Thursday, Jan. 30, 2020
Dental and orthopedic implants offer hope to patients in need of tooth, bone or joint replacements. The success of an implant is dependent on its ability to be accepted by the body and integrate with the patient’s living bone. To improve the performance of these devices, Barbara D. Boyan, Ph.D., is designing a new kind of implant that is customized to the individual patient and rapidly integrates itself into the body.
Boyan, the Alice T. and William H. Goodwin Jr. Dean of the Virginia Commonwealth University College of Engineering, has received a grant from the National Institute of Arthritis and Musculoskeletal and Skin Diseases to develop additive manufacturing technologies for dental and orthopedic implants with unique surface properties that stimulate new tissue formation at the implant site for stronger anchoring. This is one of very few National Institutes of Health-funded projects using additive manufacturing for biomedical applications.
“We’re creating a surface for implants that mimics the natural, biological surface. With this surface, we’re convincing the cells of the body that the implant is their natural environment, that this is a good place to be. When you can do that, you can get a better healing response, which is exactly what we see,” Boyan said.
Developing medical devices that convince the body they are biologically indigenous is something of a through line in Boyan’s career as a researcher and inventor. A fellow of the National Academy of Inventors, she holds 23 U.S. and multiple international patents for inventions that treat musculoskeletal defects by harnessing the body’s own regenerative processes. She has cultivated a distinct advantage that she credits for many of her discoveries.
“I think like a cell,” Boyan said with a laugh. “And whenever I give lectures, I tell students, ‘You’ve got to make your brain think like a cell.’”
How do you trick a cell into thinking a new implant is actually native bone? One way is to give it a coarse, spongy surface. Previous research by Boyan and her lab has demonstrated that when a surface mimics the roughness of the natural bone surface, cells sense it and differentiate into osteoblasts, which are the cells that produce the matrix for bone formation to help anchor and integrate the implant.
"We’re convincing the cells of the body that the implant is their natural environment, that this is a good place to be. When you can do that, you can get a better healing response."
Engineering this surface for additive manufacturing is essential to tailoring the implant to the specific patient.
“In medical device development today, a design is established and different sizes of that design will be made. One size never fits all,” Boyan said. “But economically, companies really can only afford to manufacture three to five sizes of something. That’s not enough for personalized medicine.”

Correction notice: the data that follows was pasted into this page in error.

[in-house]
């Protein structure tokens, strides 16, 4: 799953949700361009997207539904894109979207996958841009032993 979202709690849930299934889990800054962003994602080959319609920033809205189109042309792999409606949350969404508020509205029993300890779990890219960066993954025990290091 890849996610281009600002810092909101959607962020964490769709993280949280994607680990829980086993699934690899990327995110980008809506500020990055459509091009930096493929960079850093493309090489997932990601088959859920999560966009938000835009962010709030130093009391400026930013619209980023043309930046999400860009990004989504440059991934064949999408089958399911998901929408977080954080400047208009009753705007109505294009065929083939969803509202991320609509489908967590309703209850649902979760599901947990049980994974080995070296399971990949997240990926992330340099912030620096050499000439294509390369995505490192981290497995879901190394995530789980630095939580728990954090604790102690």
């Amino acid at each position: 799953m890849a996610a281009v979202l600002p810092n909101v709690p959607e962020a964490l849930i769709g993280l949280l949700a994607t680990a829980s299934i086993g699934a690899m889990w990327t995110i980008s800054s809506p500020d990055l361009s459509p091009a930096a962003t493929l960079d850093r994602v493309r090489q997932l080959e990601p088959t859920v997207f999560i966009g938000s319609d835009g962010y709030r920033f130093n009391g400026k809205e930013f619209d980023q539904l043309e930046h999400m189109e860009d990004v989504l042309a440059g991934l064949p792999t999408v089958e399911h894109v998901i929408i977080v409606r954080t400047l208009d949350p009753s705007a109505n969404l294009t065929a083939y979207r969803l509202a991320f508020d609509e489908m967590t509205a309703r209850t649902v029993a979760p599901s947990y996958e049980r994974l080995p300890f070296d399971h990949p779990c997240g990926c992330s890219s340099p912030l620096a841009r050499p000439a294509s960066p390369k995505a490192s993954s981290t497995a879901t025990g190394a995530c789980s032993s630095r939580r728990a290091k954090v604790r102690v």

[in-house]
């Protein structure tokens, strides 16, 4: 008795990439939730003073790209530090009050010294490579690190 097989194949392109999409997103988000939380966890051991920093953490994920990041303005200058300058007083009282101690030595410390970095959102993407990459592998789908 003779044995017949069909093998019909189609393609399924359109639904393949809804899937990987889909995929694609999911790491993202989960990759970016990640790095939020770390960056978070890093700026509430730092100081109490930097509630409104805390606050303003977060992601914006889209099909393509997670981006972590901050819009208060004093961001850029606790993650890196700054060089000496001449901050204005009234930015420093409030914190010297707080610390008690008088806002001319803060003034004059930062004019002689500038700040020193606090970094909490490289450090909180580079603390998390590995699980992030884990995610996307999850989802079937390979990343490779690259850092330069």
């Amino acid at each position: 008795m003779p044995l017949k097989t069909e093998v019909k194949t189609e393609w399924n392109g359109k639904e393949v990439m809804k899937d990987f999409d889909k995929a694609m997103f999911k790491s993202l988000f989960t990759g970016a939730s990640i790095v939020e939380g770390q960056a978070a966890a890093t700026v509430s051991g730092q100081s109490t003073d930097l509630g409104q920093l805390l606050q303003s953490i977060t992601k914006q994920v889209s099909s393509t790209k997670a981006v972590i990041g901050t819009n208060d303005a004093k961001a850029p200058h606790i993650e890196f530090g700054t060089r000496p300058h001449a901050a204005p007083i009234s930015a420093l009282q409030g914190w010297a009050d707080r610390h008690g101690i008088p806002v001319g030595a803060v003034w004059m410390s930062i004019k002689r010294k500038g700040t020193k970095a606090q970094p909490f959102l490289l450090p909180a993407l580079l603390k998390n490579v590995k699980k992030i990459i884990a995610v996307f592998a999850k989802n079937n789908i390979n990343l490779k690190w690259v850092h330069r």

Additive manufacturing, on the other hand, allows for one-off, made-to-order bone and dental implants based on the patient’s imaging scans. Currently, 3D-printed implants are possible, but not with the regenerative surface Boyan and her colleagues are developing. The ability to use additive manufacturing to produce complex, biocompatible designs that have biomimetic surfaces promises to change the way orthopedic and dental implants are made and will support much more personalized medicine.
The project represents Boyan’s longtime collaboration with Kenneth Sandhage, Ph.D., the Reilly Professor of Materials Engineering at Purdue University. The team is rounded out by VCU professors Zvi Schwartz, D.M.D., Ph.D., and D. Joshua Cohen, M.D., in the Department of Biomedical Engineering; and Ibrahim Guven, Ph.D., and Charles Cartin, Ph.D., in the Department of Mechanical and Nuclear Engineering.
Michael Berger, a doctoral student who has been a researcher in Boyan’s lab since he was a biomedical engineering undergraduate at VCU, explained that the “recipe” for the surface they are creating starts with titanium dioxide, a highly biocompatible material. “Your immune system sees titanium dioxide and responds to it in a way that promotes healing,” he said. “Together with the Purdue team, we are modifying the surface to further improve the biological response.”
The NIH grant, together with funding from Virginia’s Center for Innovative Technology, is enabling Boyan and her collaborators to conduct fundamental research to develop additive manufacturing parameters for optimizing implant surface design and test their performance under different mechanical loads and conditions. For the next phases of the project, the lab’s longstanding partnerships with the Commonwealth Center for Advanced Manufacturing and VCU Health will come into play.
“VCU Engineering is ideally positioned to carry this research a very long way,” Boyan said.
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